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Fortuna Silver (FSM) (FVI.to) EIA permits, part deux (from IKN561)

This from IKN561, out last night, so that you don’t need to pay in order to get good information.

Fortuna Silver (FSM) (FVI.to) EIA permits, part deux

“Well, that escalated quickly,

really that got out of hand fast”

Anchorman: The Legend of Ron Burgundy

The note in IKN650 last weekend was well-timed, as on Friday the news that Mexico’s SEMARNAT was refusing to renew Fortuna Silver’s (FSM) (FVI.to) EIA permit hit the stock like a ton of bricks and suddenly, a thousand column inches are being written about the issue (examples (22) (23) (24)).

Once the problem was aired and the stock dumped, we got the inevitable pushback from the arrogant end of the mining commentariat, fuelled by the equally arrogant attitude of those at Fortuna Silver. As mentioned in passing last weekend, there’s no way I ever cover or own this stock again after what I witnessed many years ago, people who confuse law and justice in ways that would make Cicero turn in his grave.

Do not confuse the two: Fortuna Silver is in a lot of trouble.

The way forward is already mapped out, with SEMARNAT now moving forward to run a consultancy period with locals that it says is still pending from 2011 and whose result will be legally binding. FSM really has no choice but to accede to this consultancy and it puts the future of the mine at risk of being closed down, be clear about that fact (whether you like the idea and think it “fair” or not). FSM has been on the airwaves doing damage control (check out the YouTube video done by one Dave Krantzler, I can only assume he has zero Spanish ability and is being paid by FSM) and has trotted out a range of arguments as to why the SEMARNAT opposition to the mine will not prosper, but before swallowing the line of reasoning coming from a company that previously tried everything in its power to keep the subject out of the limelight, step back and think a little. If you need a little prompting, consider this: For ten years Fortuna has claimed it has the support of locals around San José de Progreso, despite those large and often long-term protests at its mine gates, but all that time has refused to submit to a prior consultancy with the locals. Why? If it has the support it claims, what’s the problem in putting it to the test?

For the time being, the San José mine remains open while the process runs its course but this company will have a black cloud over its future until resolution and,if the consultancy goes the way its anti-mining opponents think it will, the outcome will do more damage to the stock price than that chart above. You may think “this is cheap”, “the locals are crazy” “the company has always been a good citizen” or anything else you want, but do not confuse your own biases with what may “unjustly” happen to this company in 2022 in Oaxaca Mexico, a State with a traditionally negative view of mining activity (we are not in Zacatecas here, folks). Traders and technical analysts may see a trade and a bounce in the cards, but your fundies-based author sees risk, risk and more risk and will avoid FSM like the veritable plague. We close with another quote from a slightly more intellectual source than Ron Burgundy.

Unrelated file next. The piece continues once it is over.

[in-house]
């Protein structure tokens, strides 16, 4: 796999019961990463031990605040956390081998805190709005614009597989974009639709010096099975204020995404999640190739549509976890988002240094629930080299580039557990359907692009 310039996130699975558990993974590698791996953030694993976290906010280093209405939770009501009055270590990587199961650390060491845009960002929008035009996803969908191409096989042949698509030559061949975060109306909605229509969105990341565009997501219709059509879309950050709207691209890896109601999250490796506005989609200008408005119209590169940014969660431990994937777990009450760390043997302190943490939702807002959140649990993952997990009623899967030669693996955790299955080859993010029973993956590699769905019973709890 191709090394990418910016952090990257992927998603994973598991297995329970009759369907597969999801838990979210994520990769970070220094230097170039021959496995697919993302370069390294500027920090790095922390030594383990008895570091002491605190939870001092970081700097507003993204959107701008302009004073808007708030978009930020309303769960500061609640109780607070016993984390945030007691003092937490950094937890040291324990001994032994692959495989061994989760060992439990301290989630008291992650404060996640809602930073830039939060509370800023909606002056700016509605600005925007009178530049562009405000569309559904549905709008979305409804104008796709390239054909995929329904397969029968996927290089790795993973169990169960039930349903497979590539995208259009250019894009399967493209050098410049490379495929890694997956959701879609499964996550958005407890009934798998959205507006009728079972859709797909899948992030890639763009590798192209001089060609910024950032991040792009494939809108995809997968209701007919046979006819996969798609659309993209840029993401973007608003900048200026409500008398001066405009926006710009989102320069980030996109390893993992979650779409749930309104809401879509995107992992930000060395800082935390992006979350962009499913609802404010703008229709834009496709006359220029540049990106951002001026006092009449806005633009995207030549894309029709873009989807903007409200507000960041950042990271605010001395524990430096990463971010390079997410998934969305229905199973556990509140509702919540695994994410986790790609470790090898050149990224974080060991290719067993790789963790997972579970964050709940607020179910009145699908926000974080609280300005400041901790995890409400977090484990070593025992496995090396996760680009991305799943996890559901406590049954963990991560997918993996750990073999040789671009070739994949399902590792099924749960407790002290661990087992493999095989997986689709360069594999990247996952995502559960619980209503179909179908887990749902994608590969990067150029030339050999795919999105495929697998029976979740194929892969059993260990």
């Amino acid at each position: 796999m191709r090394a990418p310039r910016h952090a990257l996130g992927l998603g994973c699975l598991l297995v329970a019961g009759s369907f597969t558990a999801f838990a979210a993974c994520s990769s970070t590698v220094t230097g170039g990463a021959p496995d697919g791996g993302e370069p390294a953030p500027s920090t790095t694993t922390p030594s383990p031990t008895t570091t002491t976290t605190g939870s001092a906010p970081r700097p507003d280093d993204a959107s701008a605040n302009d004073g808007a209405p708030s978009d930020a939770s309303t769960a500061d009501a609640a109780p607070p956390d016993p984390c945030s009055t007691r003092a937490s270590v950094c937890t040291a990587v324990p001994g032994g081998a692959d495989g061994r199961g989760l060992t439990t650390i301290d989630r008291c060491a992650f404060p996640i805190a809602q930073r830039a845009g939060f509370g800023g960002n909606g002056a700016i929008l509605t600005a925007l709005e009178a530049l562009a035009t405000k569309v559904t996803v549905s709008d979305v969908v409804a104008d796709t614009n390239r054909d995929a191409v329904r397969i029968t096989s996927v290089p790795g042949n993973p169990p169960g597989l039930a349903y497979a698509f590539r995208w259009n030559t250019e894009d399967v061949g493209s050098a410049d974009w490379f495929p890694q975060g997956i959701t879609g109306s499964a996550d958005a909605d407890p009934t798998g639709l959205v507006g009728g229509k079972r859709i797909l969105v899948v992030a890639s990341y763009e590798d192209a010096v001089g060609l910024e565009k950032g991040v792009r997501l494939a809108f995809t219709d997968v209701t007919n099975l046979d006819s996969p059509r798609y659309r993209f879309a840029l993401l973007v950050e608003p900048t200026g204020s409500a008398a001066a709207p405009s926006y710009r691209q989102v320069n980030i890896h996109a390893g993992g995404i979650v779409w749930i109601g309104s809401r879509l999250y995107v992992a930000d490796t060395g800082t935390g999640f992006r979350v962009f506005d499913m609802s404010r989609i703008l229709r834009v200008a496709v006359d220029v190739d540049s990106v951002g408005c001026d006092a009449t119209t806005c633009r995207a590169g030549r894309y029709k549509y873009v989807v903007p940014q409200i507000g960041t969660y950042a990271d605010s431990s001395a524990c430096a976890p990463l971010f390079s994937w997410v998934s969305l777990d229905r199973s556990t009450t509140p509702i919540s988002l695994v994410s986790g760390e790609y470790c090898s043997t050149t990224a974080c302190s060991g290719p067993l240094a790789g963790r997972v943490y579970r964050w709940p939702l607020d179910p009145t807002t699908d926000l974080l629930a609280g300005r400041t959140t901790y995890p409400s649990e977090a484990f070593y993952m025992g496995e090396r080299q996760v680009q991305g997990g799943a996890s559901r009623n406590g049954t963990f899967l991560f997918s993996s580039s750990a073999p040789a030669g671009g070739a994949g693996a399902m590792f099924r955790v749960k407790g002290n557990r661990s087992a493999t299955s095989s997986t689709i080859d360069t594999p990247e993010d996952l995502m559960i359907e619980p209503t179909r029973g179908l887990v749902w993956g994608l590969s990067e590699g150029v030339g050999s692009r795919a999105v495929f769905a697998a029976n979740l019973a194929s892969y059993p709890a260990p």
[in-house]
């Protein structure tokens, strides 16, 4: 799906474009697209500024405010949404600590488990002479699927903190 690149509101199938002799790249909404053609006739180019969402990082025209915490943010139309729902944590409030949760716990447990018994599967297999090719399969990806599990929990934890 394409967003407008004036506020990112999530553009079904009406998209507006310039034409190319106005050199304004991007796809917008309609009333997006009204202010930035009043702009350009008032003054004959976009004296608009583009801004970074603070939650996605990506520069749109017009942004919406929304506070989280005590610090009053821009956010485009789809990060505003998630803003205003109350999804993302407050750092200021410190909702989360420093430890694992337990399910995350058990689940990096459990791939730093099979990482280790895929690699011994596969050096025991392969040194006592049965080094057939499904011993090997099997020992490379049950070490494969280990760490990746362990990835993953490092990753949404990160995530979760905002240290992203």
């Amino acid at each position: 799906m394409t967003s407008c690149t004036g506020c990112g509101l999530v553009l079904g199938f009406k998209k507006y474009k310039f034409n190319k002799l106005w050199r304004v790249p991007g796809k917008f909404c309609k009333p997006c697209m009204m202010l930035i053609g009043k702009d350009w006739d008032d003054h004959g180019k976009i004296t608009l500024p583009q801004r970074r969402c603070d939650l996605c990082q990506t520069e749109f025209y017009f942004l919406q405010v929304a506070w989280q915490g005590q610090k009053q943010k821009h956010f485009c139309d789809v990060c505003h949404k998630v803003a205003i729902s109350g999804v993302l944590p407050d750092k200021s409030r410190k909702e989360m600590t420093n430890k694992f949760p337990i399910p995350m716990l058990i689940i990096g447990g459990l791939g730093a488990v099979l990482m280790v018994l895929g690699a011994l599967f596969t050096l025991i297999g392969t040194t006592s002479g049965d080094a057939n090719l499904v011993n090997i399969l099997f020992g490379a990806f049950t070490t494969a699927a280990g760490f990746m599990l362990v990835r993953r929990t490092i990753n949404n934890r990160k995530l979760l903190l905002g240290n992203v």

“The best books, he perceived, are those

that tell you what you know already.”

1984, George Orwell.’

7 Comments

    This sounds a lot like Oceanagold’s Didipio mine shut down. It didn’t make much sense but it still took years to get sorted.

    Reply

    Kranzler isn’t paid by anyone, to my knowledge. He’s the ultimate cynic. Not going to fall for BS.

    I’ve written San Jose off. It officially had only 3 years of mine life anyway. Fortuna has 3 other projects outside Mexico and a fourth under development. Screw AMLO. He can wreck his country if he wants.

    Reply

      In which case you don’t understand mining. With a breezy air, you’re ready to write off an asset that’s carried at…HOW MUCH!?!?!..on the FSM books? Really? It’s safe to say your opinion differs greatly from the C-suite you support, so think on that. The real issue at FSM San José is how they’ve been whacking on boundary extensions and the locals say no. And then say “no” again. And again. And of course, you reach for a national-level paint-it-all justification when 100% of Fortuna’s issues are local and regional. If I were you, I’d look forward to seeing the AISC at Lindero and comparing it to what Los Pitucos promised. As for Krantzler, the above shows how far “to your knowledge” has taken you. Now, scurry back to Twitter and leave the serious end of the internet alone.

      Reply

    There may be local issues, but the “resource nationalism” message is clear. AMLO’s been doing this with petroleum assets, as well. How much money will the prudent executive commit to Mexico now? Not much. When jobs in Mexico are lost, the people will just migrate to the US. That’s not a great way to run a country.

    Reply

      So, you picked the wrong horse. Bad DD. Again, see above my “knowledgeable” commenter.

      I’m 200% up on Minera Alamos, by the way. Same country.

      Reply

    I own Minera Alamos too, big time, but I’m a bit nervous about it.

    Reply

      You do realize I can do all this conversation in Spanish too, right? Can you? Can your Dave K?

      DD means something, you know. Now, and seriously: Run along, I’m busy.

      Reply

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